Author Q&A:
Delphine de Vigan

Loyalties, Bloomsbury (£12.99 hardback, £8.63 Kindle)

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Thirteen-year-old Théo and his friend Mathis secretly drink. Their teacher, Hélène, suspects something is not right with Théo and becomes obsessed with rescuing him. Cécile, mother of Mathis, questions whether she has ever truly known her husband. Their stories wind tighter together in this lean, gripping novel of loneliness, lies and loyalties that also illuminates class and workplace relations in modern France. The book is translated from French. De Vigan’s original answers in French to our questions are also included here.

How did the idea for the novel come to you?
The idea came to me with the realisation that I, personally, give a lot of thought to question of loyalty. Am I being loyal? Would it be loyal if I did this or did that? My parents separated when I was very young and this separation is still acrimonious. I think that this triggered the importance I give to loyalty. I wanted to write about it from all angles, both personal and in a wider sense. The novel follows four characters for whom the question of loyalty comes up and needs to be addressed immediately.

L’idée est venue du constat que j’accordais moi-même une grande importance à ces questions de loyautés. « Suis-je loyale ? » « Est-ce loyal si je dis ceci ou cela ? » « Si je fais ceci ou cela ? » Mes parents se sont séparés quand j’étais très jeune et cette séparation est restée très conflictuelle. J’ai pensé que l’importance que j’accordais à la loyauté venait de là. J’ai eu envie d’écrire sur ce sujet. Mais de l’aborder sous toutes ses formes, à la fois intimes et sociales. Le roman met en scène quatre personnages pour lesquels la question de la loyauté se pose de manière urgente, cruciale.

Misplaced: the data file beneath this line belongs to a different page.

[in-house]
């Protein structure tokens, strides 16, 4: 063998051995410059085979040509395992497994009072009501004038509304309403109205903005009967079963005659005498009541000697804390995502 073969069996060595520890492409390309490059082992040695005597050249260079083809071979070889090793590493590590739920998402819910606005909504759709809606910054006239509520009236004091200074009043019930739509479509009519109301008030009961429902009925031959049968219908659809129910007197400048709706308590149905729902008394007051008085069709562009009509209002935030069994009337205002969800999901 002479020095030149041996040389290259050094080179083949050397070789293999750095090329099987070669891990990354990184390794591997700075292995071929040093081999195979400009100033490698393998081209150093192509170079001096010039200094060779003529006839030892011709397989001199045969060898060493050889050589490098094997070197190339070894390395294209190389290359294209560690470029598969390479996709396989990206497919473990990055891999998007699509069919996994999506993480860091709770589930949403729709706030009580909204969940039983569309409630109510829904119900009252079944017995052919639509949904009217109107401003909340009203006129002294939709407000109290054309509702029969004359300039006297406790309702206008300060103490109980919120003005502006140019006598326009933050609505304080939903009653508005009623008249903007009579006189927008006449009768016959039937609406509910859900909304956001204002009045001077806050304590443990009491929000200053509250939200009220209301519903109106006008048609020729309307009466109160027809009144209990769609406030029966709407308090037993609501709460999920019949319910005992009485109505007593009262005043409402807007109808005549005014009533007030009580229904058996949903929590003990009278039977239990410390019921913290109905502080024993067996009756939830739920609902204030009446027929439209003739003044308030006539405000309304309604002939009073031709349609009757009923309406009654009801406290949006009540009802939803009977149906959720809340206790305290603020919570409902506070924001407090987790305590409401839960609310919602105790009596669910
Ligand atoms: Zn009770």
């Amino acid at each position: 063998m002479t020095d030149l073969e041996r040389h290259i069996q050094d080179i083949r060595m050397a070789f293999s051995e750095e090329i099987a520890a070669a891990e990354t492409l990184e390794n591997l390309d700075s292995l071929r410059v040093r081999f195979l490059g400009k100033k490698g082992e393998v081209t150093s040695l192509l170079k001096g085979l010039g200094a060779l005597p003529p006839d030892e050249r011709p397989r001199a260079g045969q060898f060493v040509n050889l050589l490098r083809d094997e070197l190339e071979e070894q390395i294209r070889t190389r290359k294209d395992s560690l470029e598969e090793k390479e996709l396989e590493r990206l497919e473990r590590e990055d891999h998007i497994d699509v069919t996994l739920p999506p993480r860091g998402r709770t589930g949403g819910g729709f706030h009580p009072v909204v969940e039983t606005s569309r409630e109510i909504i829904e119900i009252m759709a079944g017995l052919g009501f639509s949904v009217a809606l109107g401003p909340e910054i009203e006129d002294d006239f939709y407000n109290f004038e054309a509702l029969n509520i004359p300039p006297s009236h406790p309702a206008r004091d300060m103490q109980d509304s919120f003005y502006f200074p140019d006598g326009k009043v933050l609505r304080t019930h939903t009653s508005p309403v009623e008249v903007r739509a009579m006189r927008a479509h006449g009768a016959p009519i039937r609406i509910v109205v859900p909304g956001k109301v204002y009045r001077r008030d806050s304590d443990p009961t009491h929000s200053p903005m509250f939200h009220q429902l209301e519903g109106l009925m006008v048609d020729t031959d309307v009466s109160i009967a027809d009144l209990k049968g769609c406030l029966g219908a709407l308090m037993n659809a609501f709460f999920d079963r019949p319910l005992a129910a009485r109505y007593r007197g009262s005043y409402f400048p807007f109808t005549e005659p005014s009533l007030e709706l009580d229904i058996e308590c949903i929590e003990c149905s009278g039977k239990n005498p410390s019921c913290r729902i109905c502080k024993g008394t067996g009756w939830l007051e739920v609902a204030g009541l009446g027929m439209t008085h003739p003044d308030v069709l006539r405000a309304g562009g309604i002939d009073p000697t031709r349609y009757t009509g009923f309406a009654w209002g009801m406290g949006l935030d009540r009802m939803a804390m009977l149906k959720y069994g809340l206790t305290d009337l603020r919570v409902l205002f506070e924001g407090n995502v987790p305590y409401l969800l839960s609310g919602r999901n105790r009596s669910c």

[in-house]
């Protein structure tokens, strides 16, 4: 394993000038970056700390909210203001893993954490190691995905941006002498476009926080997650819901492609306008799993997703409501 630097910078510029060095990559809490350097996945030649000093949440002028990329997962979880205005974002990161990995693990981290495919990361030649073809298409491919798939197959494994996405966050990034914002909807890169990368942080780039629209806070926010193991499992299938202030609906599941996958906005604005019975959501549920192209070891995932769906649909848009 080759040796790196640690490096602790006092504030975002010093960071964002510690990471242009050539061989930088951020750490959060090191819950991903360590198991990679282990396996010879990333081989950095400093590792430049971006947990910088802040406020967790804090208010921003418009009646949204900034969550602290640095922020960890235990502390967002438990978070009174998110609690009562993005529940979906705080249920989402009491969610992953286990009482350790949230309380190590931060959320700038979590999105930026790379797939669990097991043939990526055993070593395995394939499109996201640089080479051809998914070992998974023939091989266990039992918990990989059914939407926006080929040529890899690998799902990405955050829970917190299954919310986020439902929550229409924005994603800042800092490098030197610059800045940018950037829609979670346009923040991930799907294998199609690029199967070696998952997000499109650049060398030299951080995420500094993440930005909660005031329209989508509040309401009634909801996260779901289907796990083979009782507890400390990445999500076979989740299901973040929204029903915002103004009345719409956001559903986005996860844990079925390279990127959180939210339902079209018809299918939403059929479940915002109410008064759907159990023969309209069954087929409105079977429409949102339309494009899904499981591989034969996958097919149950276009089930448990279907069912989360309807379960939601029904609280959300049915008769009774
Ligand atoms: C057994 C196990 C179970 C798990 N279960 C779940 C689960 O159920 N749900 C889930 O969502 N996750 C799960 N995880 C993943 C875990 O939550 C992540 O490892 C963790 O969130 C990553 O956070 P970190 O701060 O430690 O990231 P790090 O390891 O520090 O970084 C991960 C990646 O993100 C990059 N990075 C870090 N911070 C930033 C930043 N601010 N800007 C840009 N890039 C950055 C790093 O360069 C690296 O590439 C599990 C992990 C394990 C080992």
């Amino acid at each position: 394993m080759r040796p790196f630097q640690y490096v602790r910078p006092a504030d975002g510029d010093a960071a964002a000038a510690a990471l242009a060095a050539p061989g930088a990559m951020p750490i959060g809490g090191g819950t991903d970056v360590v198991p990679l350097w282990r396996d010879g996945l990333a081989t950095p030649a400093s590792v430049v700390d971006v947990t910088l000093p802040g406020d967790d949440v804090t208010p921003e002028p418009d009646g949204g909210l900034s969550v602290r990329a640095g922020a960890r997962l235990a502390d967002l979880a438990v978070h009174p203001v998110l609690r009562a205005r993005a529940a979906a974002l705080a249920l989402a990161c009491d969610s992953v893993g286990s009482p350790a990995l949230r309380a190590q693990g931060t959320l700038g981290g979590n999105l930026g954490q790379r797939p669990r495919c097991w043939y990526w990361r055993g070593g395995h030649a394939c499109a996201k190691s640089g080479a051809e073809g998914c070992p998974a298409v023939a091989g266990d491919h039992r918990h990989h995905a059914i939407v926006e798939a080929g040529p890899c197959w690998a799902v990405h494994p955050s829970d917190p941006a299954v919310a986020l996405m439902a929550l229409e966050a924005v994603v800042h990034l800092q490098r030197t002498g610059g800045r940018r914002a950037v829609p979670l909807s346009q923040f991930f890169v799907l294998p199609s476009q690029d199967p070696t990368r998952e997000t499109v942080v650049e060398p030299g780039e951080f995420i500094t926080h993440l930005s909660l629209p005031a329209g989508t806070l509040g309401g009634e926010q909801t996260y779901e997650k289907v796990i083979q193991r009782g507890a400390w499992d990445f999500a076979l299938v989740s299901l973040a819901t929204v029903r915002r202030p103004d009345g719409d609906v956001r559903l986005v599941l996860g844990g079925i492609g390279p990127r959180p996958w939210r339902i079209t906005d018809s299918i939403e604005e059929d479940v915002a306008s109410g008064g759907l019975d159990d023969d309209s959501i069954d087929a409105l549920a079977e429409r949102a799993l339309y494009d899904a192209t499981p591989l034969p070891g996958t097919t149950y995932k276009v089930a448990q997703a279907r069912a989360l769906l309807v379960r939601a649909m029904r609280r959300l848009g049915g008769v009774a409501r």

The chapters are titled according to the character at the centre of them but sometimes they are in the first person and sometimes in the third person. What did that technique allow you to achieve?
I wanted Hélène and Cécile, two very different women, to speak and make their voice heard. They tell us their story and reveal little by little their own secrets. Théo and Mathis are 13 years old and I wanted to be able to say things about them that they couldn’t analyse themselves. They are too young to understand what is happening to them and that’s why I chose the third person narration.

Je voulais faire parler Hélène et Cécile, ces deux femmes très différentes l’une de l’autre. Et faire entendre leur voix. Elles nous racontent leur histoire et dévoilent peu à peu leurs propres secrets. Pour Théo et Mathis, qui ont 13 ans, je voulais pouvoir dire à leur sujet des choses qu’ils ne savent pas analyser eux-mêmes. Ils sont trop jeunes pour comprendre ce qui leur arrive. C’est pourquoi j’ai eu recours à la troisième personne.

Cécile, from a lower social class than her husband, used to “eat her tea every evening”, just like someone from northern England would say. Could you tell us something about how you collaborate with your translator George Miller?
George Miller is an excellent translator who knows my work very well and who has translated my novels since the beginning. He understood that Cécile is speaking in a certain way and that she has learned to speak in a way which is not her own. She has erased any language which may betray her social background. I play around with these two different registers in the novel. George has adapted French expressions to make them English ones. When necessary or if he isn’t sure, he just asks me.

George Miller est un excellent traducteur, qui connaît très bien mon travail et me traduit depuis le début. Il a compris que Cécile s’exprime d’une manière particulière, qu’elle a appris une langue qui n’est pas la sienne. Et qu’elle a gommé, dans son propre langage, tout ce qui pouvait trahir son appartenance sociale. Je joue de ces deux registres dans le roman. Georges a adapté les expressions françaises aux expressions anglaises. Quand c’est nécessaire ou qu’il a un doute, il me pose des questions.

Do you see similarities in the importance of social class between France and England?